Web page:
As free agents, independent professionals, and freelancers, it is when we don’t have a current project with the income rolling in that we are tempted to say “yes” to almost any offer that comes our way. I suggest that we take our time to consider the pros and cons of all offers and have the gumption to say “no" when it is in our best interest to do so.
Ask yourself, “Is this a project that I will enjoy working on?" Tempting as it may be - especially if the money offer is generous - you should still turn down any project that promises to be a drag or a threat to your artistic integrity. I am not referring to projects that don't use all of your creative ability - many good, solid projects don't. I am referring to projects that you would have to force yourself to work on and complete. It wouldn't be fair to you or your client. I believe that if we aren't enjoying what we are doing, the work will reflect our attitude.
Next ask yourself, “Is this a project that I'll be proud to tell others I produced?" Even if you rationalize that you would never add a sample of this work to your portfolio, you will know that you produced it, and just knowing that can eat away at your self esteem.
Now ask yourself, “What will I learn and how will I grow from completing this project?" I don't know if learning and growing are as important to you as they are to me, but the perfect project in my mind is the one that challenges me in new ways. It pushes me to try new approaches, learn new ways of accomplishing outcomes, and helps me achieve a higher level of expertise than what I had when I began the project. If I can honestly say upon completion of a project that I learned at least one new technique or fact, I am satisfied.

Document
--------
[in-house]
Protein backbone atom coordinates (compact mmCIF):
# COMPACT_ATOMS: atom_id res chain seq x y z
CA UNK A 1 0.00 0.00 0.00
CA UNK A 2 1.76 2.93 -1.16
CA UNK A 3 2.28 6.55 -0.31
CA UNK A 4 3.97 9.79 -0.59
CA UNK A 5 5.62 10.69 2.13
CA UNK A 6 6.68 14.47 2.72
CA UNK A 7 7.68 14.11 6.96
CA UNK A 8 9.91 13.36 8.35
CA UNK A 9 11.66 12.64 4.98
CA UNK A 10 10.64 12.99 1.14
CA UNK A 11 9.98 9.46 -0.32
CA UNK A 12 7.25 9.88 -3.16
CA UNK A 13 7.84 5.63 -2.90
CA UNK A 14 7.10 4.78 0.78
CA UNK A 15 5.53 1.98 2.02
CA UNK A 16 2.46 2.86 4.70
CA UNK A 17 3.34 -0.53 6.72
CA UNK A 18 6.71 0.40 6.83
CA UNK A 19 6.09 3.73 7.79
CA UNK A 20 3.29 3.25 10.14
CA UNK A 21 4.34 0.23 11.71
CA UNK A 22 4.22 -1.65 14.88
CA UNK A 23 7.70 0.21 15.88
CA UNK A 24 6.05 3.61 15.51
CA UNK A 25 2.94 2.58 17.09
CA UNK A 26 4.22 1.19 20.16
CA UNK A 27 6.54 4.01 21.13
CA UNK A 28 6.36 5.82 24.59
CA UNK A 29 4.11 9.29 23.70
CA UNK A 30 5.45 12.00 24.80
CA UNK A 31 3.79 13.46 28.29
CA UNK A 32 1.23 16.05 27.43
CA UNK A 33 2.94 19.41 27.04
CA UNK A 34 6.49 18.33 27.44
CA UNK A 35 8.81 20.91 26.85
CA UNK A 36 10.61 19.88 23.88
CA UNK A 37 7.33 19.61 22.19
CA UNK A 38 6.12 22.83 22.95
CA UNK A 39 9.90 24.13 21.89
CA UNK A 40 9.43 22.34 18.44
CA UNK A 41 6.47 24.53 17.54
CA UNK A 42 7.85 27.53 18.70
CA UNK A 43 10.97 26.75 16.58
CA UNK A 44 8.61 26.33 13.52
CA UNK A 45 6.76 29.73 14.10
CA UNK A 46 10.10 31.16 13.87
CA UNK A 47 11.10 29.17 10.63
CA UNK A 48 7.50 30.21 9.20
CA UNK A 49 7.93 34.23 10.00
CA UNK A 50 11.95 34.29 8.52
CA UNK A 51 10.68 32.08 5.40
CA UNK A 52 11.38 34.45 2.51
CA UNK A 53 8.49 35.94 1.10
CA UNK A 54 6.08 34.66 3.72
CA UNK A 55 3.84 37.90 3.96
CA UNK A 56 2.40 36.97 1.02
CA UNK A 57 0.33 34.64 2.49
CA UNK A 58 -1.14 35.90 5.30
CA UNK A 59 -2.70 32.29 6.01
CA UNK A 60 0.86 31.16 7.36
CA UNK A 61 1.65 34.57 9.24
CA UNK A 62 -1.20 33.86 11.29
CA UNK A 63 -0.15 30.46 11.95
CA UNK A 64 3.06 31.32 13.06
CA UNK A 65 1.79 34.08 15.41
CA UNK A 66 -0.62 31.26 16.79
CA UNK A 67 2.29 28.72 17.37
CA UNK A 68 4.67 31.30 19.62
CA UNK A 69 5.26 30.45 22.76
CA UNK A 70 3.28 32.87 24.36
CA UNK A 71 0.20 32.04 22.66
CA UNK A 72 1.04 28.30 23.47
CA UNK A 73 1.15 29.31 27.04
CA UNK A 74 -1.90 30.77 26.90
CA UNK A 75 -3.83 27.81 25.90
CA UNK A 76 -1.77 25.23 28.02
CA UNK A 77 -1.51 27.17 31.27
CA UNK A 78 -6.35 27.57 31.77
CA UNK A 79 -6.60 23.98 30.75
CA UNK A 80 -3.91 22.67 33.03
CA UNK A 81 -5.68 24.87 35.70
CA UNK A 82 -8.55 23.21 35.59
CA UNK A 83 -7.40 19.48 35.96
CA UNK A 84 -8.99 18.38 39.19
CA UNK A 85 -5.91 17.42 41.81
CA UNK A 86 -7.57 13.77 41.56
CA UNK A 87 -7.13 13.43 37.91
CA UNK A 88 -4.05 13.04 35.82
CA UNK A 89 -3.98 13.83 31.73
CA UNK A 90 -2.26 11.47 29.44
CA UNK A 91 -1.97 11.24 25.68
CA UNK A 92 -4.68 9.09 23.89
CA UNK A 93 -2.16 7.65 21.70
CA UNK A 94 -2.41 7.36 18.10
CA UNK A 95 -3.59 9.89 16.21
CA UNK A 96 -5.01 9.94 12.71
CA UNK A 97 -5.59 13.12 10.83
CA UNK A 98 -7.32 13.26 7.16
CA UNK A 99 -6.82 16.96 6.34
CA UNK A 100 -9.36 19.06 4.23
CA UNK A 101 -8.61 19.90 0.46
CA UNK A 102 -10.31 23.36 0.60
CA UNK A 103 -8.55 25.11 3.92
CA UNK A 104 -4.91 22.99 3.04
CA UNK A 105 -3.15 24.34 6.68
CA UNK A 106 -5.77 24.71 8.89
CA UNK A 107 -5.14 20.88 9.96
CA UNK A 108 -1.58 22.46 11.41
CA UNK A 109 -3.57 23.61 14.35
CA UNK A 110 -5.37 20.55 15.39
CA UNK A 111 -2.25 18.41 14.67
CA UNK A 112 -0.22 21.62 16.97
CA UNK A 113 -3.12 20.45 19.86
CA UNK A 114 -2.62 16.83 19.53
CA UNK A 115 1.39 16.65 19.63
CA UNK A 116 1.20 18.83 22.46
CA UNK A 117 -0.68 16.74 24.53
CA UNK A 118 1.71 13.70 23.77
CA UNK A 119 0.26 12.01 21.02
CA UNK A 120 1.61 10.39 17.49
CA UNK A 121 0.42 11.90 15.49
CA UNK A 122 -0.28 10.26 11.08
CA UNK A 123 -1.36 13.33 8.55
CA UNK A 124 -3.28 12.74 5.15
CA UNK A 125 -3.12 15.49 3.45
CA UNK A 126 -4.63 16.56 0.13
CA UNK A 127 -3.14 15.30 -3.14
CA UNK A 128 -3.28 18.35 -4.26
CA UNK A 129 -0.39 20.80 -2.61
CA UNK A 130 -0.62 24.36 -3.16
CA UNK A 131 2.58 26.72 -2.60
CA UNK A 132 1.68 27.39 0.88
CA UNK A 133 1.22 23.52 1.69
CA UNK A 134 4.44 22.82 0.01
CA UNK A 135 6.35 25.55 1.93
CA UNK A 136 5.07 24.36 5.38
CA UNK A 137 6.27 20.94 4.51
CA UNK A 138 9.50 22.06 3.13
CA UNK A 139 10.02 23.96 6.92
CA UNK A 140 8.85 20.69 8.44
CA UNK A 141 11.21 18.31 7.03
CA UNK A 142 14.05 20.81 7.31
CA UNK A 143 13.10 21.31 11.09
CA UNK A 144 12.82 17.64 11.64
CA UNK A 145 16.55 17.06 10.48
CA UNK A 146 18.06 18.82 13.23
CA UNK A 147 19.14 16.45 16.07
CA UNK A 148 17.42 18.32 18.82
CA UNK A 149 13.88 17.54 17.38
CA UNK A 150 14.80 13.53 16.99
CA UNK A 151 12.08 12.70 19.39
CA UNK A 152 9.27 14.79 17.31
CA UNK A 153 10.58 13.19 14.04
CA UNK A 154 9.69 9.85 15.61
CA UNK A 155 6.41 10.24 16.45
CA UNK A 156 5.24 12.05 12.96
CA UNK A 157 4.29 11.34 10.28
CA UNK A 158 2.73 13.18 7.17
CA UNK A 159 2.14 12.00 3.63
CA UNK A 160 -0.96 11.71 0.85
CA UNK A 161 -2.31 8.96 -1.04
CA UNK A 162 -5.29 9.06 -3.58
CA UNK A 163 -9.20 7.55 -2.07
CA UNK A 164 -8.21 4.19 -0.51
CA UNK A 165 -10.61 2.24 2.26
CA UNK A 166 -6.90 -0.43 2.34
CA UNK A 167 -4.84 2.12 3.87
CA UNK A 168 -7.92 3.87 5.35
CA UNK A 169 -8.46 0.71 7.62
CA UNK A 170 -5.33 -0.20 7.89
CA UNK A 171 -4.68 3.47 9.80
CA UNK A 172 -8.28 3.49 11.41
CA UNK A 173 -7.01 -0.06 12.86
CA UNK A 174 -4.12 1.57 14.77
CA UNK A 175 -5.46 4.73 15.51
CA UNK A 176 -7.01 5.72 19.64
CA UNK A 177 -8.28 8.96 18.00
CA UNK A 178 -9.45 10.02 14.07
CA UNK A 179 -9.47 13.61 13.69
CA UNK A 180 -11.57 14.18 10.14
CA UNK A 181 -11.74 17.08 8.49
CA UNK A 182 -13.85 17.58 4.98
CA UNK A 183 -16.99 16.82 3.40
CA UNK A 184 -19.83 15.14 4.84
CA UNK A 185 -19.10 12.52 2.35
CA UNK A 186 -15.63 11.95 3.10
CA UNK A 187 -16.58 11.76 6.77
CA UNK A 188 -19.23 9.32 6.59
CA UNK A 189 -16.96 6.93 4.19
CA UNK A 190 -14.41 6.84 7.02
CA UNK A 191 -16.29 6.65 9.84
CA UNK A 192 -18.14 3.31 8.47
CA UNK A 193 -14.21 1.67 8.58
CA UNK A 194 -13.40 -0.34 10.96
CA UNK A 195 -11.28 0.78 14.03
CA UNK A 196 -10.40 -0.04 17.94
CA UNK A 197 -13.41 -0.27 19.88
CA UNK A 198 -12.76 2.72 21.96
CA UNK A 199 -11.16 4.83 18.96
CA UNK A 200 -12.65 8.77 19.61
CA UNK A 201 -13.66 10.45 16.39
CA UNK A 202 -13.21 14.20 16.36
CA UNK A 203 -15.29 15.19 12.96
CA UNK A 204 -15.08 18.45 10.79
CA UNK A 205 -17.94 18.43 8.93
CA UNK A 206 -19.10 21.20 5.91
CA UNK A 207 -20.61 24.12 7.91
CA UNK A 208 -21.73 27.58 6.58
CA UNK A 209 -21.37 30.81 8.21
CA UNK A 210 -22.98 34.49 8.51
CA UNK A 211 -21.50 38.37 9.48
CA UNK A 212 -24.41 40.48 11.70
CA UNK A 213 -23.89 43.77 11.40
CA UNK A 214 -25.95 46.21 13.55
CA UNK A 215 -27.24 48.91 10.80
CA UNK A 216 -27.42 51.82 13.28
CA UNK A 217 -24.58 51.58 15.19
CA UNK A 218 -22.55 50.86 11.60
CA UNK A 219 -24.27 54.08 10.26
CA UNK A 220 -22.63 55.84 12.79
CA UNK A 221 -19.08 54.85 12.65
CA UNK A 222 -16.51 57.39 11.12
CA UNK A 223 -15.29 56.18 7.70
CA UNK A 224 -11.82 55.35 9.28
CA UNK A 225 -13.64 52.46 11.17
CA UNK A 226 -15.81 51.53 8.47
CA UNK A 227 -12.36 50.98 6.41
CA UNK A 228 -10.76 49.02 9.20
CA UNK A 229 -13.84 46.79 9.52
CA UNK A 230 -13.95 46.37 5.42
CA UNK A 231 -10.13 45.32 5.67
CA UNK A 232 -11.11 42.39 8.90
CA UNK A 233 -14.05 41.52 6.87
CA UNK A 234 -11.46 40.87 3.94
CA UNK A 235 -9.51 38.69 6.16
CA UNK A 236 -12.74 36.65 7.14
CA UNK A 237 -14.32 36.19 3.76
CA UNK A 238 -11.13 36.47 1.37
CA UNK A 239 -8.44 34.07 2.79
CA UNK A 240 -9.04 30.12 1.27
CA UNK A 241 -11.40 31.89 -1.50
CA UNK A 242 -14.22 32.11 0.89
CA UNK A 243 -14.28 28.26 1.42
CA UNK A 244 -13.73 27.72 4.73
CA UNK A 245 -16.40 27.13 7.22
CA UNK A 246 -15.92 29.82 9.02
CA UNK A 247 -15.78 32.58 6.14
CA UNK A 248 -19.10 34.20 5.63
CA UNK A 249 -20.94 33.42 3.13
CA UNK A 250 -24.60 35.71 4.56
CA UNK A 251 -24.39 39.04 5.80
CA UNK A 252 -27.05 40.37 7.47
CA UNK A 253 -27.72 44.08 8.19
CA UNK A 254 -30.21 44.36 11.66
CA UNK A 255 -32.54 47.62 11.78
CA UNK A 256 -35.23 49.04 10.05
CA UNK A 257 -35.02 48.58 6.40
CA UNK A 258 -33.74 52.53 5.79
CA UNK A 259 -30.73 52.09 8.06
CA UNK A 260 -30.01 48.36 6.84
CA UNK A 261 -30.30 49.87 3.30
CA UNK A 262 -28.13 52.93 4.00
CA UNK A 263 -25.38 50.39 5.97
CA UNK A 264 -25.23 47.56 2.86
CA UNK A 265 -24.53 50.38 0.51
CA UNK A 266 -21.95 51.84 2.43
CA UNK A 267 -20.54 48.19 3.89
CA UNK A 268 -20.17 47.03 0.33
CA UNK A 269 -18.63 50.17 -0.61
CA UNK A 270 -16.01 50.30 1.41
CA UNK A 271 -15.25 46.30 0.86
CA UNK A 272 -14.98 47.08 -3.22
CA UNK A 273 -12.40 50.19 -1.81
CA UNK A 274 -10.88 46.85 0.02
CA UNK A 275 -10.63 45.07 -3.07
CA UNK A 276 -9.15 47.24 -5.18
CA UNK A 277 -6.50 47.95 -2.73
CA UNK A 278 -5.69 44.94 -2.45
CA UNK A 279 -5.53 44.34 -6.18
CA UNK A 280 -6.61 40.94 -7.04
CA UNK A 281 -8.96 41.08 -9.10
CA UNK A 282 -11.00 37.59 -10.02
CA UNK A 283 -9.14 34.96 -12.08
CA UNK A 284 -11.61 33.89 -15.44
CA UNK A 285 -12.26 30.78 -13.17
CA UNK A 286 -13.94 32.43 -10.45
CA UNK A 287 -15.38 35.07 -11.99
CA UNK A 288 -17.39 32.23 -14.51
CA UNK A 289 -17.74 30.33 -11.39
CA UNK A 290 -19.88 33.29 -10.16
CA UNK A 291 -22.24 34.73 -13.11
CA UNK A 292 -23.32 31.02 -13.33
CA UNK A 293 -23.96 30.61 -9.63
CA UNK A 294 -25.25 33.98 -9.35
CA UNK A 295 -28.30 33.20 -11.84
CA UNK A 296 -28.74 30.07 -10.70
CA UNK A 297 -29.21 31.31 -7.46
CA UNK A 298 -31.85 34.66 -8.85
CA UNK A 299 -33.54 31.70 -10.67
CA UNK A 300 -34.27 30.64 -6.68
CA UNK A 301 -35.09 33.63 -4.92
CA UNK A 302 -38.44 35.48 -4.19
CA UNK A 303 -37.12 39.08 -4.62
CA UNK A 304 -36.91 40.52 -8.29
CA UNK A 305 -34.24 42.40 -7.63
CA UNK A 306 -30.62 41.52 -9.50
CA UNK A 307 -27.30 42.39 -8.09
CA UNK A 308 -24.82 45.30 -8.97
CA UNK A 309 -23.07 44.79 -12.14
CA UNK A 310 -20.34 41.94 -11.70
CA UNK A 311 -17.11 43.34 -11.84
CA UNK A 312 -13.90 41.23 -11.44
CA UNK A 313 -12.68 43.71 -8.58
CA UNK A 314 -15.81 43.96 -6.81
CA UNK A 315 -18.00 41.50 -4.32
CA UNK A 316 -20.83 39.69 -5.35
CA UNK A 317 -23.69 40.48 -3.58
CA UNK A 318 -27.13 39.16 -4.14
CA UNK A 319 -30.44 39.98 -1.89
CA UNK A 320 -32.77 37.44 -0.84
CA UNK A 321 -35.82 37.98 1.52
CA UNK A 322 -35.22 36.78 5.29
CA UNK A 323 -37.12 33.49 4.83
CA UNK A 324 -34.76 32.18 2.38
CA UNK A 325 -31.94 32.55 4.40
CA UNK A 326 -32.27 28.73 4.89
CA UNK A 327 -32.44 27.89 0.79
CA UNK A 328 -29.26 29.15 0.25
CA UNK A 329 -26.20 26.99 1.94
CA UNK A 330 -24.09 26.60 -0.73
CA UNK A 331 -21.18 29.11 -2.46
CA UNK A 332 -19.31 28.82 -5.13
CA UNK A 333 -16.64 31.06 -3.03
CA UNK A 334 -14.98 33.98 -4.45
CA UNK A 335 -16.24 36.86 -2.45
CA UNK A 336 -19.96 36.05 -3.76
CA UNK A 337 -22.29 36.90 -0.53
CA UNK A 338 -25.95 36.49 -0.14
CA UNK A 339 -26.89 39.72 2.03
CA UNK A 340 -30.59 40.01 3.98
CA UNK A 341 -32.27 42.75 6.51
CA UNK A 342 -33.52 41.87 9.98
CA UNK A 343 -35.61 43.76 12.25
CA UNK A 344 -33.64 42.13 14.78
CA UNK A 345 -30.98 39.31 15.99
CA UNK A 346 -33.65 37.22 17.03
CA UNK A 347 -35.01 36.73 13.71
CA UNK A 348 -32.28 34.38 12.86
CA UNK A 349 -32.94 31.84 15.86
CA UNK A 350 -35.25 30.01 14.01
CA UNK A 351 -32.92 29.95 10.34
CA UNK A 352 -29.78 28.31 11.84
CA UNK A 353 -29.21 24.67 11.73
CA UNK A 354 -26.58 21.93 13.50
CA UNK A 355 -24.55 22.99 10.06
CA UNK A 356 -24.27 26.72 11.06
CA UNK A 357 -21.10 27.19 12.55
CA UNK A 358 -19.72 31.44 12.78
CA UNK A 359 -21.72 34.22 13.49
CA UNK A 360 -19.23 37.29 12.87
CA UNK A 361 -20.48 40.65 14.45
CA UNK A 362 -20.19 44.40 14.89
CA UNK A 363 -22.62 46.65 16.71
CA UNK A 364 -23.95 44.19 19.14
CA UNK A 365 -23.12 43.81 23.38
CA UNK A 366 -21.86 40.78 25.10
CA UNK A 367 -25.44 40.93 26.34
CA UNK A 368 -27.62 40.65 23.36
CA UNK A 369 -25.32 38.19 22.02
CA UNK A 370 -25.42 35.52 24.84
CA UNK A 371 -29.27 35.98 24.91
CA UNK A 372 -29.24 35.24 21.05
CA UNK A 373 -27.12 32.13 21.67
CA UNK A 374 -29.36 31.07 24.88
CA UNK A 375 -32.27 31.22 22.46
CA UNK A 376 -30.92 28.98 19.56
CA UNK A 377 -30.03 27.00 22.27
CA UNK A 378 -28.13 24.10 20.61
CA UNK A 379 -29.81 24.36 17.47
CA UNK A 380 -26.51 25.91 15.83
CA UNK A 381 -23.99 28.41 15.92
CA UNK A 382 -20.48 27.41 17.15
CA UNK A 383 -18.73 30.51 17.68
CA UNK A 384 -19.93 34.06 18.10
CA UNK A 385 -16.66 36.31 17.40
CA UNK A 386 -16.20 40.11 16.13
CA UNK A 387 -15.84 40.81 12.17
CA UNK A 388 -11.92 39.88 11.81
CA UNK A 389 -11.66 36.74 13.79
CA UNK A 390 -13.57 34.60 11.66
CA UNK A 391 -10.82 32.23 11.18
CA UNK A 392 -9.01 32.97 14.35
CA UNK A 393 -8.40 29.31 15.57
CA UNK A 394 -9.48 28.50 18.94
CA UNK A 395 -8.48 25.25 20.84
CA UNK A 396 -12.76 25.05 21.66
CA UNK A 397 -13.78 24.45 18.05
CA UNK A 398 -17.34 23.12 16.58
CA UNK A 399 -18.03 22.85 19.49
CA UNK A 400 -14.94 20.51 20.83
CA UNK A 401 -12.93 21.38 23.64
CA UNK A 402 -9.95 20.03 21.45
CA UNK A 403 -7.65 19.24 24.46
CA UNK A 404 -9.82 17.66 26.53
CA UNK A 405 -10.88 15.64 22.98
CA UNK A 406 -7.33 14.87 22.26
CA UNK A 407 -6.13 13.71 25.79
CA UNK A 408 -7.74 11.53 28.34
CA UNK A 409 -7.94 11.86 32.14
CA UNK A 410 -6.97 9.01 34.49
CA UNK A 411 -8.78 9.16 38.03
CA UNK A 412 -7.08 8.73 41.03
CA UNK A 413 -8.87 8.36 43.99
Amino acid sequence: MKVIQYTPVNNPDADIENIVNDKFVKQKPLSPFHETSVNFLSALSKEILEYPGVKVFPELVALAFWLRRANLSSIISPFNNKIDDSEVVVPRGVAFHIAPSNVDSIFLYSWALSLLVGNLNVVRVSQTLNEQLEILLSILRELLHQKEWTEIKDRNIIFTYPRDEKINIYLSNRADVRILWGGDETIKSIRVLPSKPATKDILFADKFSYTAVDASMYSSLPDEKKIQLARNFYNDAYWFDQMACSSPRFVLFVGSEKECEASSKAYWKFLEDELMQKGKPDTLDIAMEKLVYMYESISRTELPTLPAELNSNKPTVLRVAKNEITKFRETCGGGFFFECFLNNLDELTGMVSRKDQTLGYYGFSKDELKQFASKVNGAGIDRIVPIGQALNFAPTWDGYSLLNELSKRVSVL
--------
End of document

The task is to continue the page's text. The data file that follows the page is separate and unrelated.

Be honest and ask yourself, “Is this a project that I am capable of doing well, professionally, and within the designated timeline?" I know that I just finished suggesting tackling projects that are challenging and that force us to grow, but we do need to honestly consider the other side of the story. If completing a project will take up so much of your time learning new techniques that you can’t possibly complete it in a timely manner, it is probably better to be up front and say that at this time the work is not within your realm.
And the final, trickiest and hardest question, “Do I want to work with this particular client?" We all know that there are “clients" both good and bad, both easy and difficult. Some are so delighted to work with a professional that they give minimal direction, value our suggestions, give us all of the information we need when we need it, and reimburse us quickly for completed work. There are clients who border on the impossible. I avoid working for these people. I don't need the stress or the hassle and neither do you.
Remember to take your time accepting when offered a project. Be sure to ask yourself all the questions, and even more than I have highlighted. You will be glad you did, and so will the future of your career as a free agent, independent professional, and freelancer.
Chris King is a free agent, professional speaker, storyteller, writer, website creator / designer, and fitness instructor. Chris has what she calls a “Portfolio Career” -many careers at the same time. If you wonder if you could handle and love having a “Portfolio Career” you will find a free assessment to take at http://www.creativekeys.net/portfoliocareertest.htm Sign up for her eclectic E-newsletter, Portfolio Potpourri, at http://www.freelanceliving.com You will find Chris’ business website at http://www.creativekeys.biz